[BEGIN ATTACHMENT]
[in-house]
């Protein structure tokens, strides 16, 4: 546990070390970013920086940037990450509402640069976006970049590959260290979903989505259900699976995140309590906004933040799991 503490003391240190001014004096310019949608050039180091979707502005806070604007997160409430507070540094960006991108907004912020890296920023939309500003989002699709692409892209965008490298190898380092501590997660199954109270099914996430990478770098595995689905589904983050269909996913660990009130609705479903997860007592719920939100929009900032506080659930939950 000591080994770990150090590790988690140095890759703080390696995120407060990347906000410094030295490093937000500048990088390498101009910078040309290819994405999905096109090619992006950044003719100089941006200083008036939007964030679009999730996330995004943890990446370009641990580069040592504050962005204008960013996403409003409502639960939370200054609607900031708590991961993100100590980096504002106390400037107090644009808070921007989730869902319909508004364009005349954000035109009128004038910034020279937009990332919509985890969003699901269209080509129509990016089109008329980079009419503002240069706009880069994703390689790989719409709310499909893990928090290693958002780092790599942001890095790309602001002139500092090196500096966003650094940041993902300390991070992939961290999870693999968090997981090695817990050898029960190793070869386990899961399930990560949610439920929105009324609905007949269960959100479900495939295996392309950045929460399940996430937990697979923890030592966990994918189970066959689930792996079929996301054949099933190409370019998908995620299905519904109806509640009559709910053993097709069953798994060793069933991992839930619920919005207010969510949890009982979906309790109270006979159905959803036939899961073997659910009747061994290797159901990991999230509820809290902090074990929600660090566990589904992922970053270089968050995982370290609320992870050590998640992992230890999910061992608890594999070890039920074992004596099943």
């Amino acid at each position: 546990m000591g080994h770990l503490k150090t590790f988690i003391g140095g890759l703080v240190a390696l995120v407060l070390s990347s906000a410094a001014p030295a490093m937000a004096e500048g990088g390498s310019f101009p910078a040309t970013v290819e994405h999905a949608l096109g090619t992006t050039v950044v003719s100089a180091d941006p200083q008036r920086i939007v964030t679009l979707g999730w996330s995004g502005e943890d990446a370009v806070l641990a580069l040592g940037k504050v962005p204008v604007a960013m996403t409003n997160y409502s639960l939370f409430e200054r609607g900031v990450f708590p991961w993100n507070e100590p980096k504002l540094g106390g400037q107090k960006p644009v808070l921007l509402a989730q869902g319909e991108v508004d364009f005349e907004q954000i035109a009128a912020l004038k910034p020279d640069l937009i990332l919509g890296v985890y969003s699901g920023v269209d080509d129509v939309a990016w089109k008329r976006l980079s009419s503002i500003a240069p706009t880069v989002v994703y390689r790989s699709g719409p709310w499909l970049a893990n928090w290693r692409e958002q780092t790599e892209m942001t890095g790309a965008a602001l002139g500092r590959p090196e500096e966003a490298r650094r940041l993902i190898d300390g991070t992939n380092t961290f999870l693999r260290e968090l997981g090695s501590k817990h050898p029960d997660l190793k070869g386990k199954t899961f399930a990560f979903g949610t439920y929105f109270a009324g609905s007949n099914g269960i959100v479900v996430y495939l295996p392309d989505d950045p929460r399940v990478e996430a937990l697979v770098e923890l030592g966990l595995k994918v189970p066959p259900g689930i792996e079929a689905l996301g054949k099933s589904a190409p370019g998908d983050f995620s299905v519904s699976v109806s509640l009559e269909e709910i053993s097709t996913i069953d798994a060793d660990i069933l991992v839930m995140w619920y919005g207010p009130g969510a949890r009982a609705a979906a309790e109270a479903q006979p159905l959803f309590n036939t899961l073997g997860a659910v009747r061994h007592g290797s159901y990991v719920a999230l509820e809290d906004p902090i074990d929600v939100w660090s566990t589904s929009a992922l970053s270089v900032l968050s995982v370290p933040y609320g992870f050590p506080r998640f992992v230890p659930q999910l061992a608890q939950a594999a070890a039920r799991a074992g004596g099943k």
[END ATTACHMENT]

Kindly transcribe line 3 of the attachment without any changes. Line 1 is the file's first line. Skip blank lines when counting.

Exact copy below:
């Amino acid at each position: 546990m000591g080994h770990l503490k150090t590790f988690i003391g140095g890759l703080v240190a390696l995120v407060l070390s990347s906000a410094a001014p030295a490093m937000a004096e500048g990088g390498s310019f101009p910078a040309t970013v290819e994405h999905a949608l096109g090619t992006t050039v950044v003719s100089a180091d941006p200083q008036r920086i939007v964030t679009l979707g999730w996330s995004g502005e943890d990446a370009v806070l641990a580069l040592g940037k504050v962005p204008v604007a960013m996403t409003n997160y409502s639960l939370f409430e200054r609607g900031v990450f708590p991961w993100n507070e100590p980096k504002l540094g106390g400037q107090k960006p644009v808070l921007l509402a989730q869902g319909e991108v508004d364009f005349e907004q954000i035109a009128a912020l004038k910034p020279d640069l937009i990332l919509g890296v985890y969003s699901g920023v269209d080509d129509v939309a990016w089109k008329r976006l980079s009419s503002i500003a240069p706009t880069v989002v994703y390689r790989s699709g719409p709310w499909l970049a893990n928090w290693r692409e958002q780092t790599e892209m942001t890095g790309a965008a602001l002139g500092r590959p090196e500096e966003a490298r650094r940041l993902i190898d300390g991070t992939n380092t961290f999870l693999r260290e968090l997981g090695s501590k817990h050898p029960d997660l190793k070869g386990k199954t899961f399930a990560f979903g949610t439920y929105f109270a009324g609905s007949n099914g269960i959100v479900v996430y495939l295996p392309d989505d950045p929460r399940v990478e996430a937990l697979v770098e923890l030592g966990l595995k994918v189970p066959p259900g689930i792996e079929a689905l996301g054949k099933s589904a190409p370019g998908d983050f995620s299905v519904s699976v109806s509640l009559e269909e709910i053993s097709t996913i069953d798994a060793d660990i069933l991992v839930m995140w619920y919005g207010p009130g969510a949890r009982a609705a979906a309790e109270a479903q006979p159905l959803f309590n036939t899961l073997g997860a659910v009747r061994h007592g290797s159901y990991v719920a999230l509820e809290d906004p902090i074990d929600v939100w660090s566990t589904s929009a992922l970053s270089v900032l968050s995982v370290p933040y609320g992870f050590p506080r998640f992992v230890p659930q999910l061992a608890q939950a594999a070890a039920r799991a074992g004596g099943k």